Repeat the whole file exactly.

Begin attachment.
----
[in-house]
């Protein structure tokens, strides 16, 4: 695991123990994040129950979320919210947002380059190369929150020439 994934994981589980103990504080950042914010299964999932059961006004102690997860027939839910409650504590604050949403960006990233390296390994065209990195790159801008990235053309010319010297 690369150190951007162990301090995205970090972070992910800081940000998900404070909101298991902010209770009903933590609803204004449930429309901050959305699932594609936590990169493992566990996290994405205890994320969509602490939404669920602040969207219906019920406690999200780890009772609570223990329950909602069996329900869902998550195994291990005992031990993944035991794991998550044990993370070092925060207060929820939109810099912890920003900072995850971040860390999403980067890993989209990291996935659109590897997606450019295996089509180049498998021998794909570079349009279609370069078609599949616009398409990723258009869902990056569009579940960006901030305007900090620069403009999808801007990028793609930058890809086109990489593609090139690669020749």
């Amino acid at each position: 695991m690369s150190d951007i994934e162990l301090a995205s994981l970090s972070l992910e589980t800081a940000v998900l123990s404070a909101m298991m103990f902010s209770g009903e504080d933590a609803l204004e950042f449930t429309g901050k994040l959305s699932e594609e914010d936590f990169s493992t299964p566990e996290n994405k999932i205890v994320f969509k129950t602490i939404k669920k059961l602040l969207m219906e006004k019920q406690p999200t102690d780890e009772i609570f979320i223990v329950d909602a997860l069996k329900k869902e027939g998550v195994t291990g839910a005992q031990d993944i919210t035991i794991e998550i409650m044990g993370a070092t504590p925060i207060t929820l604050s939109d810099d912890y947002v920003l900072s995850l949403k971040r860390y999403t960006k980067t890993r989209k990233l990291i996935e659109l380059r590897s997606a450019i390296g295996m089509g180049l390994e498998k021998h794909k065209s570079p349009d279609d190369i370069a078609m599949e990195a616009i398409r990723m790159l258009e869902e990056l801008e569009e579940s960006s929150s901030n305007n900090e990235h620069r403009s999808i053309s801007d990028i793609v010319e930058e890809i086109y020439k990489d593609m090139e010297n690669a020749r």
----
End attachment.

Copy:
[in-house]
């Protein structure tokens, strides 16, 4: 695991123990994040129950979320919210947002380059190369929150020439 994934994981589980103990504080950042914010299964999932059961006004102690997860027939839910409650504590604050949403960006990233390296390994065209990195790159801008990235053309010319010297 690369150190951007162990301090995205970090972070992910800081940000998900404070909101298991902010209770009903933590609803204004449930429309901050959305699932594609936590990169493992566990996290994405205890994320969509602490939404669920602040969207219906019920406690999200780890009772609570223990329950909602069996329900869902998550195994291990005992031990993944035991794991998550044990993370070092925060207060929820939109810099912890920003900072995850971040860390999403980067890993989209990291996935659109590897997606450019295996089509180049498998021998794909570079349009279609370069078609599949616009398409990723258009869902990056569009579940960006901030305007900090620069403009999808801007990028793609930058890809086109990489593609090139690669020749």
């Amino acid at each position: 695991m690369s150190d951007i994934e162990l301090a995205s994981l970090s972070l992910e589980t800081a940000v998900l123990s404070a909101m298991m103990f902010s209770g009903e504080d933590a609803l204004e950042f449930t429309g901050k994040l959305s699932e594609e914010d936590f990169s493992t299964p566990e996290n994405k999932i205890v994320f969509k129950t602490i939404k669920k059961l602040l969207m219906e006004k019920q406690p999200t102690d780890e009772i609570f979320i223990v329950d909602a997860l069996k329900k869902e027939g998550v195994t291990g839910a005992q031990d993944i919210t035991i794991e998550i409650m044990g993370a070092t504590p925060i207060t929820l604050s939109d810099d912890y947002v920003l900072s995850l949403k971040r860390y999403t960006k980067t890993r989209k990233l990291i996935e659109l380059r590897s997606a450019i390296g295996m089509g180049l390994e498998k021998h794909k065209s570079p349009d279609d190369i370069a078609m599949e990195a616009i398409r990723m790159l258009e869902e990056l801008e569009e579940s960006s929150s901030n305007n900090e990235h620069r403009s999808i053309s801007d990028i793609v010319e930058e890809i086109y020439k990489d593609m090139e010297n690669a020749r």